REVIEW: Danny Chung Sums It Up by Maisie Chan, illustrated by Natelle Quek
A touching and funny middle-grade story about a boy whose life is turned upside down when his Chinese grandmother moves in
Eleven-year-old Danny’s life is turned upside down when his Chinese grandmother comes to live with his family in England. Things get worse when Danny finds out he’ll have to share his room with her, and she took the top bunk! At first, Danny is frustrated that he can’t communicate with her because she doesn’t speak English—and because he’s on the verge of failing math and Nai Nai was actually a math champion back in the day. It just feels like he and his grandmother have nothing in common.
His parents insist that Danny help out, so when he’s left to look after Nai Nai, he leaves her at the bingo hall for the day to get her off his back. But he soon discovers that not everyone there is as welcoming as he expected . . . Through the universal languages of math and art, Danny realizes he has more in common with his Nai Nai than he first thought. Filled with heart and humor, Danny Chung Sums It Up shows that traversing two cultures is possible and worth the effort, even if it’s not always easy.
I was intrigued by this cover and reading about the immigrant experience over several generations. The illustrations of what Danny “draws” over the course of the story are marvelous. There are lots of issues that are examined and most are resolved in ways that have been integrated into the story without any “where did that come from?” moments. I think younger middle school readers would enjoy it even if, for an adult, the problems are all a bit too neatly tied up in the end.
The book does an excellent job showing us Danny and his world. He’s the son of immigrants who moved to England and now work hard in their own Chinese takeaway restaurant. They want him to excel in school so that he will have an easier time. But Danny’s love is art and not maths. His parents don’t forbid him to draw but they definitely don’t encourage him either. Then what his parents see as a wonderful surprise is revealed to Danny when his Chinese grandmother unexpectedly (for him) arrives and will be sharing Danny’s room in the small apartment above the restaurant.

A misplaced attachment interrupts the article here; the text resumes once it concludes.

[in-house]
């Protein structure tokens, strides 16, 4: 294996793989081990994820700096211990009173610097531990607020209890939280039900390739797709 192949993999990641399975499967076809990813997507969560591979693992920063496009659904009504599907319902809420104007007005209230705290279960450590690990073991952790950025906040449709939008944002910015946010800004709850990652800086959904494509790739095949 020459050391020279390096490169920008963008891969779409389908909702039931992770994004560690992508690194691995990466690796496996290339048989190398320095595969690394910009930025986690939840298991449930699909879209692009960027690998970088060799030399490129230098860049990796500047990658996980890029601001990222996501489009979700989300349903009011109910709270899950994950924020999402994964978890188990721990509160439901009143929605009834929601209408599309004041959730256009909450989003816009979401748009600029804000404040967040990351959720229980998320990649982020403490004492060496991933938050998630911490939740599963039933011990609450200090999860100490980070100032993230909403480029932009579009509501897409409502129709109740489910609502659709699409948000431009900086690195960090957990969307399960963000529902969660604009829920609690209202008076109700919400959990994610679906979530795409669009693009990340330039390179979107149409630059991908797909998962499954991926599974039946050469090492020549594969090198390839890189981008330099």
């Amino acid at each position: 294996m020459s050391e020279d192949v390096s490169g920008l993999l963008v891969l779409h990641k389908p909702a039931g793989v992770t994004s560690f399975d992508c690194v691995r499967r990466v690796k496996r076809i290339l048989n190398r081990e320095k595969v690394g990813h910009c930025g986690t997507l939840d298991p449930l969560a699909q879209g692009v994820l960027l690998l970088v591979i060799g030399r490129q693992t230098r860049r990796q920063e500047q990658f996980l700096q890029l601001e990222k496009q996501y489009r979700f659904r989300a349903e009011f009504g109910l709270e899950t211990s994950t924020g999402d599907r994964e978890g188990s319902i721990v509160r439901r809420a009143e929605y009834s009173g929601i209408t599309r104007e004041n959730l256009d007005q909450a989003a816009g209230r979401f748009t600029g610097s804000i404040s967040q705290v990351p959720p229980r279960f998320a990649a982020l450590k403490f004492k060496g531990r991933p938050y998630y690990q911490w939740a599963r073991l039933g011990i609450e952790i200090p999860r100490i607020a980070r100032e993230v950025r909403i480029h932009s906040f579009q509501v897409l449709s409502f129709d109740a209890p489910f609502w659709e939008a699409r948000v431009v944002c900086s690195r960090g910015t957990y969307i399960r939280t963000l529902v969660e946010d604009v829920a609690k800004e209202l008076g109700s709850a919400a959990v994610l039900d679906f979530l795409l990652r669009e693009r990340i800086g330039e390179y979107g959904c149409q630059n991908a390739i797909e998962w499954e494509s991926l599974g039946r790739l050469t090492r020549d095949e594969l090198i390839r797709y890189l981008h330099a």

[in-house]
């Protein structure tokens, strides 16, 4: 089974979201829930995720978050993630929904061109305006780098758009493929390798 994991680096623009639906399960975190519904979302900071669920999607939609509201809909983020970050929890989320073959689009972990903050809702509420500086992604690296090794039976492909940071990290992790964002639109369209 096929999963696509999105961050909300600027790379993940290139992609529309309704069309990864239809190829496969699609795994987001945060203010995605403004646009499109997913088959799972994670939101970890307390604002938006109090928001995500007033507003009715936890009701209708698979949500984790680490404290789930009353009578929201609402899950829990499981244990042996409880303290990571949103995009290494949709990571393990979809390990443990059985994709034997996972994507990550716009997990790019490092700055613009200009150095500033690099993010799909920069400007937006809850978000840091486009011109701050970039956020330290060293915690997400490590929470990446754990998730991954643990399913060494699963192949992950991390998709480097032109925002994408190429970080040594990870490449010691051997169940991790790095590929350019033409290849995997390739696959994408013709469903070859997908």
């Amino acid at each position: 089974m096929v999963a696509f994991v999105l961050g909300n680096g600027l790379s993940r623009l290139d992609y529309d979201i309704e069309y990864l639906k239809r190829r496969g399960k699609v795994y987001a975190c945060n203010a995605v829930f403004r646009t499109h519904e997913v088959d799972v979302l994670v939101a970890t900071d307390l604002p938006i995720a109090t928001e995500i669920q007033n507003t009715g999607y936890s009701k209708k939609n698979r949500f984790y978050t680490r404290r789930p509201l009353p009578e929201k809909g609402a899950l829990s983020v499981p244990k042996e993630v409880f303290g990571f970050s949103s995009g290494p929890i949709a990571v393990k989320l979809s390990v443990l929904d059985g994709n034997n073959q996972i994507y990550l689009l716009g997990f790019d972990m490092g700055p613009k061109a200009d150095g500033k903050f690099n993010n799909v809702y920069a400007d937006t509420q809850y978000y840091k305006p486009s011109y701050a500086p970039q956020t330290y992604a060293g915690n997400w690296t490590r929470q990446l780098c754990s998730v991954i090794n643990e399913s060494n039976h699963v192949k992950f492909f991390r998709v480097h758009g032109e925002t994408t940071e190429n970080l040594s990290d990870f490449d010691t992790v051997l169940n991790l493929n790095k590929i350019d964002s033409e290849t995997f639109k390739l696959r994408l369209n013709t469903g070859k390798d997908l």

Danny’s feelings about this, about his relationship with his best friend Ravi, about the bullies who sometimes mock both of the boys, and his frustration with the expectations of many people are clear. The immigrant experience of his parents and his Nai Nai – different in some ways yet still similar – contrasts to Danny’s “I was born here” reality. As his Nai Nai ventures out and embraces life in Birmingham despite not speaking the language, Danny begins to see her not as an embarrassing relative but as someone willing to take on major changes in her life with exuberance as well as someone who deeply loves him and supports him.
I enjoyed watching Danny figure out who and what are really important to him. He gets to follow his passion with his parents’ approval and learns a thing or two from Nai Nai. The struggles that Danny and his family have balancing two cultures and fitting in are front and center but without being too angsty. Most of the issues are resolved – which may not be exactly realistic even if the ways this is done are believable. It’s a nice story and I liked it though I probably won’t be pulling it out to read again. C+